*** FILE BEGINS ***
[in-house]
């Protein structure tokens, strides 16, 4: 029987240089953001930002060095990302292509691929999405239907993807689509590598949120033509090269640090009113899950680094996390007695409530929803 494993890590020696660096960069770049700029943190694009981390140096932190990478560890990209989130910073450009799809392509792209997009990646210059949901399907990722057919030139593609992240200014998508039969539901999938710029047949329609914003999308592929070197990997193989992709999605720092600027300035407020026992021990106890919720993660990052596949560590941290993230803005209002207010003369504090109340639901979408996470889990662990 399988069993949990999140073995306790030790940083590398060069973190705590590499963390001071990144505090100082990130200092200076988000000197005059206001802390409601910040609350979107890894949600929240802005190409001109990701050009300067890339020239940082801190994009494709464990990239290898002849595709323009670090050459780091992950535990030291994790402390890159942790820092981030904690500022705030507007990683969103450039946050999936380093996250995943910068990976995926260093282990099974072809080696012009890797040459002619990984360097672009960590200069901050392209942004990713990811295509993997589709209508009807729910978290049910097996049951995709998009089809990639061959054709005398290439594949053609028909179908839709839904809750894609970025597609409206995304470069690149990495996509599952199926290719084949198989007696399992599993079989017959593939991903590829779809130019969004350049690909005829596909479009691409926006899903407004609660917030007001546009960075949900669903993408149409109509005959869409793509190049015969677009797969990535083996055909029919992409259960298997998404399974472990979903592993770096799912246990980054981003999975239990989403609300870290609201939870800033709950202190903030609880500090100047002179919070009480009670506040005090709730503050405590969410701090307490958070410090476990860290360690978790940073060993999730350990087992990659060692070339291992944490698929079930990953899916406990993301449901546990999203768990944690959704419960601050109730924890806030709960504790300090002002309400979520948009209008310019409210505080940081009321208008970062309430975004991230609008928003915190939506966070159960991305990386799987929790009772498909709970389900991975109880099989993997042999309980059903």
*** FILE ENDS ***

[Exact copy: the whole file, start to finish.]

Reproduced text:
[in-house]
């Protein structure tokens, strides 16, 4: 029987240089953001930002060095990302292509691929999405239907993807689509590598949120033509090269640090009113899950680094996390007695409530929803 494993890590020696660096960069770049700029943190694009981390140096932190990478560890990209989130910073450009799809392509792209997009990646210059949901399907990722057919030139593609992240200014998508039969539901999938710029047949329609914003999308592929070197990997193989992709999605720092600027300035407020026992021990106890919720993660990052596949560590941290993230803005209002207010003369504090109340639901979408996470889990662990 399988069993949990999140073995306790030790940083590398060069973190705590590499963390001071990144505090100082990130200092200076988000000197005059206001802390409601910040609350979107890894949600929240802005190409001109990701050009300067890339020239940082801190994009494709464990990239290898002849595709323009670090050459780091992950535990030291994790402390890159942790820092981030904690500022705030507007990683969103450039946050999936380093996250995943910068990976995926260093282990099974072809080696012009890797040459002619990984360097672009960590200069901050392209942004990713990811295509993997589709209508009807729910978290049910097996049951995709998009089809990639061959054709005398290439594949053609028909179908839709839904809750894609970025597609409206995304470069690149990495996509599952199926290719084949198989007696399992599993079989017959593939991903590829779809130019969004350049690909005829596909479009691409926006899903407004609660917030007001546009960075949900669903993408149409109509005959869409793509190049015969677009797969990535083996055909029919992409259960298997998404399974472990979903592993770096799912246990980054981003999975239990989403609300870290609201939870800033709950202190903030609880500090100047002179919070009480009670506040005090709730503050405590969410701090307490958070410090476990860290360690978790940073060993999730350990087992990659060692070339291992944490698929079930990953899916406990993301449901546990999203768990944690959704419960601050109730924890806030709960504790300090002002309400979520948009209008310019409210505080940081009321208008970062309430975004991230609008928003915190939506966070159960991305990386799987929790009772498909709970389900991975109880099989993997042999309980059903």